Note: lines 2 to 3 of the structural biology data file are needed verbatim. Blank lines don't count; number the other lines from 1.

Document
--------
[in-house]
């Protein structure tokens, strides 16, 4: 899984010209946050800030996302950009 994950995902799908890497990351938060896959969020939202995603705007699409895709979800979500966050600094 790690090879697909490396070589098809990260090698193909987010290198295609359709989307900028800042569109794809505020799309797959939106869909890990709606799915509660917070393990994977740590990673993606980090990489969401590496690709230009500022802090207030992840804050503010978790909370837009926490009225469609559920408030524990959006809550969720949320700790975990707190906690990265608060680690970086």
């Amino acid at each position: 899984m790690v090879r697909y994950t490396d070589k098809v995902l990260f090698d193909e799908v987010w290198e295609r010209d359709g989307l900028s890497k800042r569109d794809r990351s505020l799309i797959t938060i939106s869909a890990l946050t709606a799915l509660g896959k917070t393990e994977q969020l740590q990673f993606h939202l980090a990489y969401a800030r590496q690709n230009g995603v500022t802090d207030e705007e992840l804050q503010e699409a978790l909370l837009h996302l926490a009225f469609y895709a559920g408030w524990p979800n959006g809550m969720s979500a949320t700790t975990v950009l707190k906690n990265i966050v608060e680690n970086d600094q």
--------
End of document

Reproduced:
């Protein structure tokens, strides 16, 4: 899984010209946050800030996302950009 994950995902799908890497990351938060896959969020939202995603705007699409895709979800979500966050600094 790690090879697909490396070589098809990260090698193909987010290198295609359709989307900028800042569109794809505020799309797959939106869909890990709606799915509660917070393990994977740590990673993606980090990489969401590496690709230009500022802090207030992840804050503010978790909370837009926490009225469609559920408030524990959006809550969720949320700790975990707190906690990265608060680690970086």
């Amino acid at each position: 899984m790690v090879r697909y994950t490396d070589k098809v995902l990260f090698d193909e799908v987010w290198e295609r010209d359709g989307l900028s890497k800042r569109d794809r990351s505020l799309i797959t938060i939106s869909a890990l946050t709606a799915l509660g896959k917070t393990e994977q969020l740590q990673f993606h939202l980090a990489y969401a800030r590496q690709n230009g995603v500022t802090d207030e705007e992840l804050q503010e699409a978790l909370l837009h996302l926490a009225f469609y895709a559920g408030w524990p979800n959006g809550m969720s979500a949320t700790t975990v950009l707190k906690n990265i966050v608060e680690n970086d600094q």